Kenya hosted a high level forum on Foreign Direct Investment (FDI) early this month.
The country co-hosted the event with the Coalition for Dialogue on Africa (CoDA) and the Continental Land Policy Initiative (LPI) consortium of the African Union, the Economic Commission for Africa and the African Development Bank.
The phenomenon of foreign land acquisitions mainly for food and biofuels for energy production shot up. Most of these acquisitions have been largely aimed at Asia, Latin America and Africa. But over 75 per cent of them occur in Africa. Negotiations for such acquisitions could happen at different levels including Head of State, Central Government, Local Government or even communal.
The acquisitions are focused on private, public or communal land interests. Such land may be obtained as a freehold or leasehold.
Unfortunately, negotiations for these acquisitions have been invariably highly skewed against African governments and communities. Citizens have woken up to the rude reality of large tracts of public or communal land sold out or leased to foreigners for long periods without demonstrable benefits.
The food and biofuels produced are shipped out. Jobs are taken up by foreigners.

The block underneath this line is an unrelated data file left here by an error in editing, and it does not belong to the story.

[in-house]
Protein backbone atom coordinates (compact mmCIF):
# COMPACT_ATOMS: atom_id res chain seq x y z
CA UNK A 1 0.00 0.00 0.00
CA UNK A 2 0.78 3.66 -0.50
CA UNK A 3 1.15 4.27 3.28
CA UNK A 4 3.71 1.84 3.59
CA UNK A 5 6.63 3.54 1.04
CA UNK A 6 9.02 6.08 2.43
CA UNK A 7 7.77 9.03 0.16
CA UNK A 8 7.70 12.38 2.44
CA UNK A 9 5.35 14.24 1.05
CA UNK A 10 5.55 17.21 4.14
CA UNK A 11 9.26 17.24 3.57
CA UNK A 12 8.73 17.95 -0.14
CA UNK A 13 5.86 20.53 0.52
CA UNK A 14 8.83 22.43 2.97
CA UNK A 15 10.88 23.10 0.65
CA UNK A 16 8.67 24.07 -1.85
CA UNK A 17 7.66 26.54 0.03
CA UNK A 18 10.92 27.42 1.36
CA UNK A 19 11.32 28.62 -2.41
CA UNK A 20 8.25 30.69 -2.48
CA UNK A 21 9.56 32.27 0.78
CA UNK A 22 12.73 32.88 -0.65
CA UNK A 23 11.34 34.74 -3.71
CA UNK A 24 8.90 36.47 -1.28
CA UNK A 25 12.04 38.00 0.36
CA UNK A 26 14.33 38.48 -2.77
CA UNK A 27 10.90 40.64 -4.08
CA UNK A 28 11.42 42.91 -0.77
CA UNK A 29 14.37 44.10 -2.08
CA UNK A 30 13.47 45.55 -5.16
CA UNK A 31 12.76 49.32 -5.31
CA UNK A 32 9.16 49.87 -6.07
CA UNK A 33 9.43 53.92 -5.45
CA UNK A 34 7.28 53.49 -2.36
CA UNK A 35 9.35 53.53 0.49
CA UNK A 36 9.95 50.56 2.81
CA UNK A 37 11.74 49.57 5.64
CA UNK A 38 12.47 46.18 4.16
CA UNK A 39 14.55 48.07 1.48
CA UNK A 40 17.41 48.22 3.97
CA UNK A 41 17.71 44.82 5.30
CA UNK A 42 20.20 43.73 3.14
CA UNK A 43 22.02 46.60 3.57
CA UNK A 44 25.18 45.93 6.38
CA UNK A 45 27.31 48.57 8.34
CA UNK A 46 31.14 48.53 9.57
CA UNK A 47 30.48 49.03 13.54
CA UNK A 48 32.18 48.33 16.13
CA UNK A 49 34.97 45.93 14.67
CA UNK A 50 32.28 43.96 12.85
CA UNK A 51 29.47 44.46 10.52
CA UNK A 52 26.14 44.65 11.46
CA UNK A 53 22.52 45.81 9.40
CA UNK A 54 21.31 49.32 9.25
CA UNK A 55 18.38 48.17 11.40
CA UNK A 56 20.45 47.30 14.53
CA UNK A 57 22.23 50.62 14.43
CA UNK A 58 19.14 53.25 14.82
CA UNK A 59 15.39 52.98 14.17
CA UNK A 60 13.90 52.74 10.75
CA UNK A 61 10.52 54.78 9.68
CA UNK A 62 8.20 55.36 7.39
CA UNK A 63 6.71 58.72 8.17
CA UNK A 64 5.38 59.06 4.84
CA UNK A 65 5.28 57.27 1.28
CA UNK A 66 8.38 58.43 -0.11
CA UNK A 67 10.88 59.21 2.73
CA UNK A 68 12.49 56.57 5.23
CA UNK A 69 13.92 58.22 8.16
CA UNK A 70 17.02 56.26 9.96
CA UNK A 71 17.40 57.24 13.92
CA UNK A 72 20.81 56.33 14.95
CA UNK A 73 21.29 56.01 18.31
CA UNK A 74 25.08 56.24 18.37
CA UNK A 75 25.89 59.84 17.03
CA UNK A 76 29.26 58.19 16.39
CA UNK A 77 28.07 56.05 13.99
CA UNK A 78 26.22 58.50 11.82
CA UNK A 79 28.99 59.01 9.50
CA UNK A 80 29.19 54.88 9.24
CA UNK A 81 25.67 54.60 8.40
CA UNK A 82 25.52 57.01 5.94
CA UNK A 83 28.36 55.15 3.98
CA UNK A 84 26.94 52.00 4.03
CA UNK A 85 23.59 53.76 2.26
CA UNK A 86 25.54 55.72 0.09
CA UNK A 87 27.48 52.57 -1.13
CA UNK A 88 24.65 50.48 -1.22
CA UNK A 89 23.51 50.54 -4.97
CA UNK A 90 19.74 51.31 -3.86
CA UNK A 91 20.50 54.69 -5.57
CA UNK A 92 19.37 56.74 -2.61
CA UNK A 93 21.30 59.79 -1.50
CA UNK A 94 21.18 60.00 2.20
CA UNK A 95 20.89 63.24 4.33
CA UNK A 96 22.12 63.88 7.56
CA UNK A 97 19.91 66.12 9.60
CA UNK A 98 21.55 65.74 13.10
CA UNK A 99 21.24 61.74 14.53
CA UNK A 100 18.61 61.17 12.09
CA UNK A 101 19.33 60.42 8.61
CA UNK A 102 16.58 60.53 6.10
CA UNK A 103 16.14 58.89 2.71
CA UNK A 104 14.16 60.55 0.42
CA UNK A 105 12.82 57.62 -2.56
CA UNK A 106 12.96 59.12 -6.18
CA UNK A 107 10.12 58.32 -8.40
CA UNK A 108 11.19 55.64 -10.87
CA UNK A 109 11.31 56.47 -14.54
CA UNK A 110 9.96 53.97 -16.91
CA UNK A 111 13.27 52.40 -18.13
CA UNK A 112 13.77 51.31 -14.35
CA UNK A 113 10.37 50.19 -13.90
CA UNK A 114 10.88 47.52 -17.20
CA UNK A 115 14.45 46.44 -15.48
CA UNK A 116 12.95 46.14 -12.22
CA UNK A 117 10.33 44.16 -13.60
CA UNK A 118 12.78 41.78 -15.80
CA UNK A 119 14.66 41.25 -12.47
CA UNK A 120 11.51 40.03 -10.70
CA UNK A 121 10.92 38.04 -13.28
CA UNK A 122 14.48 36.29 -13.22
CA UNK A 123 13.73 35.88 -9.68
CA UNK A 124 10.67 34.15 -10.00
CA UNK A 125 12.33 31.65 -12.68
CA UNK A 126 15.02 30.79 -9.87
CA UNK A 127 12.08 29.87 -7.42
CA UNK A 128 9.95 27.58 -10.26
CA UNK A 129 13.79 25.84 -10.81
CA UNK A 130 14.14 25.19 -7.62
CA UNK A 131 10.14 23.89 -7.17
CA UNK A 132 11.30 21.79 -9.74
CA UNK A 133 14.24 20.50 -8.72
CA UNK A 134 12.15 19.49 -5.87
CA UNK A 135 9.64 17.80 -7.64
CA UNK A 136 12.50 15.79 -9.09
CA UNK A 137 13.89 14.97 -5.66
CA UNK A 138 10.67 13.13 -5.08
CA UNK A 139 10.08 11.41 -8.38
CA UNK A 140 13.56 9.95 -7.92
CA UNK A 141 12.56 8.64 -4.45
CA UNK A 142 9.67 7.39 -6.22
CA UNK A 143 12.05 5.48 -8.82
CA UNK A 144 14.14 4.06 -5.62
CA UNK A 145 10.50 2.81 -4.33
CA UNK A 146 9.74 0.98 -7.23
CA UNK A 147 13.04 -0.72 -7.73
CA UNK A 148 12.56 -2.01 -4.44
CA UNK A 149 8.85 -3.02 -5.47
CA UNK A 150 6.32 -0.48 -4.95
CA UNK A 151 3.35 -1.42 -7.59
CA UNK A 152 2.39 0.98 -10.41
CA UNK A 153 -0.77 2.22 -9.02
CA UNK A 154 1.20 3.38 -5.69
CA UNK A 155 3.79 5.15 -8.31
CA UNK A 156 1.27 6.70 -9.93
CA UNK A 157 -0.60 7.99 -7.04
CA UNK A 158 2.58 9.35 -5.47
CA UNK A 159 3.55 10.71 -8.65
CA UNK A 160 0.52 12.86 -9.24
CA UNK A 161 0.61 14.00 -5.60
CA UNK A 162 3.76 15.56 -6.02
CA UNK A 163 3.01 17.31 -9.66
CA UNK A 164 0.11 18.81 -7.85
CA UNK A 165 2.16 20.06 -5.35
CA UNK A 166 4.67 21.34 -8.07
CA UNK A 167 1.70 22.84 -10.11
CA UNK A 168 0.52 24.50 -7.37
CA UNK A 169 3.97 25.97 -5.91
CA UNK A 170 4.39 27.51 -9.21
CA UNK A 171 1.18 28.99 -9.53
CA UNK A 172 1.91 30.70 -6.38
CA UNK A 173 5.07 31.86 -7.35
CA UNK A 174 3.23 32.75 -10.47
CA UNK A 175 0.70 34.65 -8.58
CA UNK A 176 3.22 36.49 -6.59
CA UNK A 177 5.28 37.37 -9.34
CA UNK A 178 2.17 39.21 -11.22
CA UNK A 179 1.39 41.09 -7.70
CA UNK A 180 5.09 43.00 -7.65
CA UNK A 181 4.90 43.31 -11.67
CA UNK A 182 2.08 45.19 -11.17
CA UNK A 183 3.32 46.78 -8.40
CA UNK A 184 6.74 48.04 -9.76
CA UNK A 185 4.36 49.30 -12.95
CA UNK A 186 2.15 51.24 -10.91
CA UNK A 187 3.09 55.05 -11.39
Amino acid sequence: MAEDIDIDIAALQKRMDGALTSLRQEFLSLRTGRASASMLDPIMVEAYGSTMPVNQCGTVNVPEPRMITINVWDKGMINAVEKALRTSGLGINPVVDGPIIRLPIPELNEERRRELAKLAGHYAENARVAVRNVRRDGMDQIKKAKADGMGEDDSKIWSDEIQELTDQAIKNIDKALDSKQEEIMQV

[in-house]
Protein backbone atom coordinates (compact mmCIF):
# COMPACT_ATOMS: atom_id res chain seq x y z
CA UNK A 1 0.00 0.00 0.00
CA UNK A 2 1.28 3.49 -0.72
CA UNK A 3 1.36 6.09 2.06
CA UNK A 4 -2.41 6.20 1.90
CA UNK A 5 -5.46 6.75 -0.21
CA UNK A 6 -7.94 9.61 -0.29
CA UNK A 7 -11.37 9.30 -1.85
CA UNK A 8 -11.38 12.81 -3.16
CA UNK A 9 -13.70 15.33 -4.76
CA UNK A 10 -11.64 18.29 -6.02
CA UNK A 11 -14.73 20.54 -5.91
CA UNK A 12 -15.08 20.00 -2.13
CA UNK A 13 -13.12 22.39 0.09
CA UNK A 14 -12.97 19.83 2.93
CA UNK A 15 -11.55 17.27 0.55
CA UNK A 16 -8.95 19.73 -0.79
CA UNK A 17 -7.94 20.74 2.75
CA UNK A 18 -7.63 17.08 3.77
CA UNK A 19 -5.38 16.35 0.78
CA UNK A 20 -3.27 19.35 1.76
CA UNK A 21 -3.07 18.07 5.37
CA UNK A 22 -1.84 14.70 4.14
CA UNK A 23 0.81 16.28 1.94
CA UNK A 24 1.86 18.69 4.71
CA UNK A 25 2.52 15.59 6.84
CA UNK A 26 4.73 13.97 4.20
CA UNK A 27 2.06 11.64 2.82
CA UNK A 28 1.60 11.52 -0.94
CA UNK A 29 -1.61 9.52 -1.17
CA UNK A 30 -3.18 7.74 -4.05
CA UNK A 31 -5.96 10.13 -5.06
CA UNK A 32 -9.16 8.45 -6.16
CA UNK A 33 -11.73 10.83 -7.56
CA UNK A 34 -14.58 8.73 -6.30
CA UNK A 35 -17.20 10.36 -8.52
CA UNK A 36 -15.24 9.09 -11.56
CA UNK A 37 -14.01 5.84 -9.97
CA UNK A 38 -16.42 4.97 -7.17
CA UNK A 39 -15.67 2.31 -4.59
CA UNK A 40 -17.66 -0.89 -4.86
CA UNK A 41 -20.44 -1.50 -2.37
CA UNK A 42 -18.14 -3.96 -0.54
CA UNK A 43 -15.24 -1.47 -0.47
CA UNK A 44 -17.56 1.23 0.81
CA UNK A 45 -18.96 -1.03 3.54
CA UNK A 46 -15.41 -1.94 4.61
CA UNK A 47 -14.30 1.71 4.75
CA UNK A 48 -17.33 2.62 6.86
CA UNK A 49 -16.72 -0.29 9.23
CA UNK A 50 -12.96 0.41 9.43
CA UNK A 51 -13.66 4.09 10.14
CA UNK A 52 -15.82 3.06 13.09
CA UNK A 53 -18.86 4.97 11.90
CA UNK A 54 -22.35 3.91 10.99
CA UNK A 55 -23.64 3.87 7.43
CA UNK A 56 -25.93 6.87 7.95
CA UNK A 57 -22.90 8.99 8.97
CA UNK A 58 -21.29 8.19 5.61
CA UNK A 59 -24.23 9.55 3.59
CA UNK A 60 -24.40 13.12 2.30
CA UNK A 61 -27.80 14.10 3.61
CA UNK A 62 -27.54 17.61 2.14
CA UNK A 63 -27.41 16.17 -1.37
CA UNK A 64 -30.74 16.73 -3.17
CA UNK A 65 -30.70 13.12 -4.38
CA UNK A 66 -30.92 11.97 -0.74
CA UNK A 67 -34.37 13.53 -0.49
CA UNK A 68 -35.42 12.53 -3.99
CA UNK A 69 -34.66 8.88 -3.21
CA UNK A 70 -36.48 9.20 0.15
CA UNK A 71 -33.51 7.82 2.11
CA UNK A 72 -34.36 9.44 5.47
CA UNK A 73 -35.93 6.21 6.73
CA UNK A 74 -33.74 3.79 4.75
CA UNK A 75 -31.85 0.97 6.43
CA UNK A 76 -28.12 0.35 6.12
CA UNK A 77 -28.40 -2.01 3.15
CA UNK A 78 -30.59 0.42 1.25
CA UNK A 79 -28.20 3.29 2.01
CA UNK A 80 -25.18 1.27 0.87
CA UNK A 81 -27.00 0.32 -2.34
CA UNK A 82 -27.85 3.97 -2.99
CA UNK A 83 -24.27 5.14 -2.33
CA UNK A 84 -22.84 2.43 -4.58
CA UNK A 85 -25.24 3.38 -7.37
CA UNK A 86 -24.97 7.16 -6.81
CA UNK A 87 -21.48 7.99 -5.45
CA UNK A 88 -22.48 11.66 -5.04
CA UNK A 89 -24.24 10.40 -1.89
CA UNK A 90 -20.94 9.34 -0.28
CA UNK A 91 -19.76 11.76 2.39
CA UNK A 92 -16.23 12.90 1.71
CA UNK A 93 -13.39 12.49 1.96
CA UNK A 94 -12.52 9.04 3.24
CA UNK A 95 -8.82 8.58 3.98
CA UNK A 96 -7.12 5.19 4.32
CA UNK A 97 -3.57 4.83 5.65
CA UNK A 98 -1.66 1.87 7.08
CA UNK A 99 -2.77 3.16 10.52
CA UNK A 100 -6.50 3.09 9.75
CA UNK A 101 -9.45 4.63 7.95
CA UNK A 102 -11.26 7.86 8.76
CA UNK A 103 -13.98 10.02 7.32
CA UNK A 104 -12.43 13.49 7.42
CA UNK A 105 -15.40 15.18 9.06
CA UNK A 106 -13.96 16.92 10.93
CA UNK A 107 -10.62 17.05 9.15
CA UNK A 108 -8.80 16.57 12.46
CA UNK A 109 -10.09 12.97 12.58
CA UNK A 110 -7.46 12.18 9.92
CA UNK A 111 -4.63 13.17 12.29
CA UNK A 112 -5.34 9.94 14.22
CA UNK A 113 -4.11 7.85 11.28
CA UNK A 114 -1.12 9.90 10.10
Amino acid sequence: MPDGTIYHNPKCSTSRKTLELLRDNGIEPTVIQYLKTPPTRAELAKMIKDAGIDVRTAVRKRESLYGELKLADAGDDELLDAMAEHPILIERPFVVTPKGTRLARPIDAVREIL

Mitigating environmental degradation may not be taken at all. People have been displaced or dispossessed with no or insufficient compensation for their land rights.
Communities have also lost access to natural resources like salt licks, forests, lakes and rivers.
FDIs in land are healthy for Africa which badly needs foreign technology and finance to harness its large swathes of underused land.
But many African governments lack the capacity to successfully undertake the required negotiations. While investors arrive with competent lawyers, land economists and investment negotiators, many African governments cannot cope.
This is why the attention accorded this matter is most welcome.
It’s expected that such forums will help to develop clear guidelines to help African governments to deliver win-win contracts from such negotiations in future.
The negotiations should be guided by adequate consultations with the leadership at national, local or communal level.
The land rights and access to natural resources by the people or community affected should be protected.
Displacements of people should be best avoided and, where absolutely necessary, land for alternative settlement should be identified and communities assisted in relocating. Basic facilities in the new location should be provided.
Necessary and adequate compensation for appropriated private or communal land rights should be ensured too.
These investments should benefit the investors and the local people.
There should be transfer of technological skills to citizens. As much as possible, freehold and disproportionately long leasehold interests should be avoided. Land should be leased for reasonable terms to ensure adequate returns from investments.
The investment proposals should be accompanied by sufficient environmental mitigation measures where applicable.
Kenya, which has been recently attracting foreign land acquisitions particularly near Lake Victoria, along the Tana River Delta and the Coast Region among others, must try to put in place some negotiation team for such concessions in good time.